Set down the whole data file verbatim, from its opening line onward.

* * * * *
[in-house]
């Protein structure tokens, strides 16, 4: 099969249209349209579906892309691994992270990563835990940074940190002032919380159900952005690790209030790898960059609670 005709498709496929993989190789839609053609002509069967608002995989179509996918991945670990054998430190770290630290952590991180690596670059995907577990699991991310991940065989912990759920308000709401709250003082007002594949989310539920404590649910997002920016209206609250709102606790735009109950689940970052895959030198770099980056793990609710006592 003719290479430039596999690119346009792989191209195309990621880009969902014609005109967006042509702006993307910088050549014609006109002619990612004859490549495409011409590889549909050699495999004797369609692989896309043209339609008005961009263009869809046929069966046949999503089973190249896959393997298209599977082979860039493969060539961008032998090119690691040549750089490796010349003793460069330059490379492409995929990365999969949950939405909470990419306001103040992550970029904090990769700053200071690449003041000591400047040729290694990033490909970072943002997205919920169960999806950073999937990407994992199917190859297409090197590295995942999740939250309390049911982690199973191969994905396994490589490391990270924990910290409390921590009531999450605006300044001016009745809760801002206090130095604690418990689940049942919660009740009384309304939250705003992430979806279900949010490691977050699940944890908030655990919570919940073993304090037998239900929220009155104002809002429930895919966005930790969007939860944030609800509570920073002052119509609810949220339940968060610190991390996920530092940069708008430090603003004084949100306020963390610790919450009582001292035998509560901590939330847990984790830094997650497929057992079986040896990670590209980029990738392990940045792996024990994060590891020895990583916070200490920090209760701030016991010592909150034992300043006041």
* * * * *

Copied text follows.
[in-house]
């Protein structure tokens, strides 16, 4: 099969249209349209579906892309691994992270990563835990940074940190002032919380159900952005690790209030790898960059609670 005709498709496929993989190789839609053609002509069967608002995989179509996918991945670990054998430190770290630290952590991180690596670059995907577990699991991310991940065989912990759920308000709401709250003082007002594949989310539920404590649910997002920016209206609250709102606790735009109950689940970052895959030198770099980056793990609710006592 003719290479430039596999690119346009792989191209195309990621880009969902014609005109967006042509702006993307910088050549014609006109002619990612004859490549495409011409590889549909050699495999004797369609692989896309043209339609008005961009263009869809046929069966046949999503089973190249896959393997298209599977082979860039493969060539961008032998090119690691040549750089490796010349003793460069330059490379492409995929990365999969949950939405909470990419306001103040992550970029904090990769700053200071690449003041000591400047040729290694990033490909970072943002997205919920169960999806950073999937990407994992199917190859297409090197590295995942999740939250309390049911982690199973191969994905396994490589490391990270924990910290409390921590009531999450605006300044001016009745809760801002206090130095604690418990689940049942919660009740009384309304939250705003992430979806279900949010490691977050699940944890908030655990919570919940073993304090037998239900929220009155104002809002429930895919966005930790969007939860944030609800509570920073002052119509609810949220339940968060610190991390996920530092940069708008430090603003004084949100306020963390610790919450009582001292035998509560901590939330847990984790830094997650497929057992079986040896990670590209980029990738392990940045792996024990994060590891020895990583916070200490920090209760701030016991010592909150034992300043006041």